Curtiss Jenny Restoration

Welcome! We hope you enjoy following the restoration process of a 1918 Curtiss JN4D Jenny. Once completed, the aeroplane will be flown and displayed at the Candler Field Museum in Williamson GA (30 miles south of Atlanta). You can contact me below by clicking on "VIEW MY PROFILE"

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Location: Peachtree City, Georgia, United States

Monday, August 03, 2009

Shaping of the Langing Gear Airfoil

Started shaping the landing gear airfoil with a simple spoke shave and a lot of elbow grease. This little tool worked really well to get the basic airfoil cut to shape.

Then, I used the hand belt sander to shape to the proper contour, as checked by this cardboard template.


Then, my trusty twenty something year old Craftsman Belt Sander broke! Ah! A spring in the front roller assembly came apart thus endind the airfoil shaping for the day. I can't complain - the old machine never broke after those years of hard use, so I would say I got my money's worth out of the thing. Luckily, the support from Craftsman was good and I was able to get the parts from the Sears website. So Wednesday afternoon, I'll be back to making sawdust.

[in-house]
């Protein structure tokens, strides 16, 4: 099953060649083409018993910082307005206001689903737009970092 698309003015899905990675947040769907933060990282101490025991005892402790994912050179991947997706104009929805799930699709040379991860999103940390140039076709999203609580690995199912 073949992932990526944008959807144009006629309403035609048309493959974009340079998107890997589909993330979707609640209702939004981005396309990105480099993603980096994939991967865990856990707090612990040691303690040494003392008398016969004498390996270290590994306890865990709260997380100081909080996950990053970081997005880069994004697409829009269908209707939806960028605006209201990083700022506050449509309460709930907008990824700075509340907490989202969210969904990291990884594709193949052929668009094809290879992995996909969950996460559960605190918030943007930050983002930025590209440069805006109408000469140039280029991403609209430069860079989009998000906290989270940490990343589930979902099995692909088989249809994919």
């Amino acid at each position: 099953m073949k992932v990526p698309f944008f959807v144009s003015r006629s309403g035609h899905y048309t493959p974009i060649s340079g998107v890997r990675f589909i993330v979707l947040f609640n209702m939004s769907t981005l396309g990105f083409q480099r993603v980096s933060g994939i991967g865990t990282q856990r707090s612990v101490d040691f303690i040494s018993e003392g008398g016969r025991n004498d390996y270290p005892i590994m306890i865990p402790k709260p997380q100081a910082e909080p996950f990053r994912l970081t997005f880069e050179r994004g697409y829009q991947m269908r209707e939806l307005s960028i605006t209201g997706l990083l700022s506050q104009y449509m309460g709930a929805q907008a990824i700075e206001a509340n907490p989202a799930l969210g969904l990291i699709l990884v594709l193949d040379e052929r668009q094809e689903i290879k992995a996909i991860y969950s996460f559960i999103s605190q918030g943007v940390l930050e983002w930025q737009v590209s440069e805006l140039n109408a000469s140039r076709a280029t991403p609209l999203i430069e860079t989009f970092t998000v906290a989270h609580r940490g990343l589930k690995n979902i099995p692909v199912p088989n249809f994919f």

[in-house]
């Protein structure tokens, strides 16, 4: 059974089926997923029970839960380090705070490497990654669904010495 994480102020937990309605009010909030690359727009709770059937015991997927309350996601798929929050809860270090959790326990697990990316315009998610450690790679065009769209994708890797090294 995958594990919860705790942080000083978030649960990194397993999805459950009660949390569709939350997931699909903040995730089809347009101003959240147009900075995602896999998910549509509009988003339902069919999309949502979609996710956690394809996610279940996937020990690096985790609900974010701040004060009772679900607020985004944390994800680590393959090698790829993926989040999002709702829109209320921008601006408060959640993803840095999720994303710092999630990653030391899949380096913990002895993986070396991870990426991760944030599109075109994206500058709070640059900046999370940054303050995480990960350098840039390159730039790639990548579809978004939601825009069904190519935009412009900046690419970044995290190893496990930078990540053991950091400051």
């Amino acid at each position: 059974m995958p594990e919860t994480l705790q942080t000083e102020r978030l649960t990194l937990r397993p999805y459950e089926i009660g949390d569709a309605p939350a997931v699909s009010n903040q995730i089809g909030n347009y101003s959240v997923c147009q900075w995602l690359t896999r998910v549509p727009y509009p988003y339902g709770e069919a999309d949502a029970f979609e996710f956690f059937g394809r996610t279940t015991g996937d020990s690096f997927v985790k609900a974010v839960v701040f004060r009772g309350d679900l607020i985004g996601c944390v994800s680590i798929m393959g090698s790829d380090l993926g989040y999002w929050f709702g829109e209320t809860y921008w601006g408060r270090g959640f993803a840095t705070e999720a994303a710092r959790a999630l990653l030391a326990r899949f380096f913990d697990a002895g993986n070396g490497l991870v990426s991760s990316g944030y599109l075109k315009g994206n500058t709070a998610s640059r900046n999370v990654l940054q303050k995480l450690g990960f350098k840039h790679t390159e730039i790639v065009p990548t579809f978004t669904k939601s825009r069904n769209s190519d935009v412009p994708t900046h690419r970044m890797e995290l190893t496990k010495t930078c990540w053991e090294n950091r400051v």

Several months ago, I was fortunate to correspond with John Morak. He was building a set of cabane struts for the restoration of a historic Curtiss Jenny in Fairbanks, AK and wanted to know if I had some drawings that they were missing. Once I saw John's work, I was impressed. I asked him to build a set for me and he agreed.

John took some spruce and bandsawed it to shape...


...and started carving.


A finished strut below.



Four finished struts with the Alaska wilderness outside.



Thanks, John. You saved me a lot of time!
I may have mentioned it before, but the EAA Chapter in Fairbanks, AK is restoring Ben Eilson's Curtiss Jenny for eventual display in the Fairbanks Airport terminal. Ben was a pioneed Alaska Aviator and his Jenny survived all these years, less the wings which were lost. The original OX-5 was replaced by a Hisso back in the late 1920's. I'm glad to see this historic machine being put back together.


Enjoy
Brian

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